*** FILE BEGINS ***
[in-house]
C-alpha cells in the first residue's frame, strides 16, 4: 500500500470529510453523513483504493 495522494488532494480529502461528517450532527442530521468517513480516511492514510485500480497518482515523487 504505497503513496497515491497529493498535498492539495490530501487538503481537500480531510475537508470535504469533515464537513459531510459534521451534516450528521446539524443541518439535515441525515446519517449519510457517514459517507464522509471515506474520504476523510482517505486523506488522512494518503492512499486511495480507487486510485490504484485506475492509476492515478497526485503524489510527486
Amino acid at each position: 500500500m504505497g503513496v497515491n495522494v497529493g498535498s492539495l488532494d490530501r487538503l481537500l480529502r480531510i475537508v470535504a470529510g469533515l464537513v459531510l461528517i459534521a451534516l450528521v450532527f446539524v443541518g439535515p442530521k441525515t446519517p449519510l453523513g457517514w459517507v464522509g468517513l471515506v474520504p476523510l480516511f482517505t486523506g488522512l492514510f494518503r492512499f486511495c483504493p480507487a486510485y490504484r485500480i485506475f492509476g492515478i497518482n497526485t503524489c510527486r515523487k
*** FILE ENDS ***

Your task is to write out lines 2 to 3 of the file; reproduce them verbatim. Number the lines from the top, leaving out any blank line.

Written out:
C-alpha cells in the first residue's frame, strides 16, 4: 500500500470529510453523513483504493 495522494488532494480529502461528517450532527442530521468517513480516511492514510485500480497518482515523487 504505497503513496497515491497529493498535498492539495490530501487538503481537500480531510475537508470535504469533515464537513459531510459534521451534516450528521446539524443541518439535515441525515446519517449519510457517514459517507464522509471515506474520504476523510482517505486523506488522512494518503492512499486511495480507487486510485490504484485506475492509476492515478497526485503524489510527486
Amino acid at each position: 500500500m504505497g503513496v497515491n495522494v497529493g498535498s492539495l488532494d490530501r487538503l481537500l480529502r480531510i475537508v470535504a470529510g469533515l464537513v459531510l461528517i459534521a451534516l450528521v450532527f446539524v443541518g439535515p442530521k441525515t446519517p449519510l453523513g457517514w459517507v464522509g468517513l471515506v474520504p476523510l480516511f482517505t486523506g488522512l492514510f494518503r492512499f486511495c483504493p480507487a486510485y490504484r485500480i485506475f492509476g492515478i497518482n497526485t503524489c510527486r515523487k